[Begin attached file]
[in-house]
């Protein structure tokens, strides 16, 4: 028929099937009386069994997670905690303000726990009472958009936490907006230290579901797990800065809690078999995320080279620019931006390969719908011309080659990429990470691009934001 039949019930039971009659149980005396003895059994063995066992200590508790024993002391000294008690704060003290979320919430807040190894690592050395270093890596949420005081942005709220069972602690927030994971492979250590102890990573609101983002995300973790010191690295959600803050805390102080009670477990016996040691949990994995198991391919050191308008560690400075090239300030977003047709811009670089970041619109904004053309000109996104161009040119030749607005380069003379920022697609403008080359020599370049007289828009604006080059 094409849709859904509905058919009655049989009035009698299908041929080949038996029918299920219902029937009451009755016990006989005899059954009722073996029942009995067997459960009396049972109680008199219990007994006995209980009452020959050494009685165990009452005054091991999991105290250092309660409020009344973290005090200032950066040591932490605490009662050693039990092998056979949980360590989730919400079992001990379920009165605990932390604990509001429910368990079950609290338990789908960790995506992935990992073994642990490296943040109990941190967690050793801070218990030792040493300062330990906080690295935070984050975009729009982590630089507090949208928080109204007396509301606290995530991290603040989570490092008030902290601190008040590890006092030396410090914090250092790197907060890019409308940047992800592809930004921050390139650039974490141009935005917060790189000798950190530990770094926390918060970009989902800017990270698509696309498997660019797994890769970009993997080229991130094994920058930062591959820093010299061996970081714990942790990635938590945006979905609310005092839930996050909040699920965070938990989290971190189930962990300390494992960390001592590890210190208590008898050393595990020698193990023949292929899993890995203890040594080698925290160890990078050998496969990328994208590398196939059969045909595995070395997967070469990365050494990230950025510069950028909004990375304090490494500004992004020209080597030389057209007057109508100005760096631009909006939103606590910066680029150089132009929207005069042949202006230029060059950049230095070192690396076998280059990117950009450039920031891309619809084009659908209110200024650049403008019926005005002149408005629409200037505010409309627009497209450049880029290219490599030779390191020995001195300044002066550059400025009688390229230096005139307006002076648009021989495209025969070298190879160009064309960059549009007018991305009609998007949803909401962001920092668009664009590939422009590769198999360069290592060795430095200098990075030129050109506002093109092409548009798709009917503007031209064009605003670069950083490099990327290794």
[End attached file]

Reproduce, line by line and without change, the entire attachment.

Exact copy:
[in-house]
């Protein structure tokens, strides 16, 4: 028929099937009386069994997670905690303000726990009472958009936490907006230290579901797990800065809690078999995320080279620019931006390969719908011309080659990429990470691009934001 039949019930039971009659149980005396003895059994063995066992200590508790024993002391000294008690704060003290979320919430807040190894690592050395270093890596949420005081942005709220069972602690927030994971492979250590102890990573609101983002995300973790010191690295959600803050805390102080009670477990016996040691949990994995198991391919050191308008560690400075090239300030977003047709811009670089970041619109904004053309000109996104161009040119030749607005380069003379920022697609403008080359020599370049007289828009604006080059 094409849709859904509905058919009655049989009035009698299908041929080949038996029918299920219902029937009451009755016990006989005899059954009722073996029942009995067997459960009396049972109680008199219990007994006995209980009452020959050494009685165990009452005054091991999991105290250092309660409020009344973290005090200032950066040591932490605490009662050693039990092998056979949980360590989730919400079992001990379920009165605990932390604990509001429910368990079950609290338990789908960790995506992935990992073994642990490296943040109990941190967690050793801070218990030792040493300062330990906080690295935070984050975009729009982590630089507090949208928080109204007396509301606290995530991290603040989570490092008030902290601190008040590890006092030396410090914090250092790197907060890019409308940047992800592809930004921050390139650039974490141009935005917060790189000798950190530990770094926390918060970009989902800017990270698509696309498997660019797994890769970009993997080229991130094994920058930062591959820093010299061996970081714990942790990635938590945006979905609310005092839930996050909040699920965070938990989290971190189930962990300390494992960390001592590890210190208590008898050393595990020698193990023949292929899993890995203890040594080698925290160890990078050998496969990328994208590398196939059969045909595995070395997967070469990365050494990230950025510069950028909004990375304090490494500004992004020209080597030389057209007057109508100005760096631009909006939103606590910066680029150089132009929207005069042949202006230029060059950049230095070192690396076998280059990117950009450039920031891309619809084009659908209110200024650049403008019926005005002149408005629409200037505010409309627009497209450049880029290219490599030779390191020995001195300044002066550059400025009688390229230096005139307006002076648009021989495209025969070298190879160009064309960059549009007018991305009609998007949803909401962001920092668009664009590939422009590769198999360069290592060795430095200098990075030129050109506002093109092409548009798709009917503007031209064009605003670069950083490099990327290794």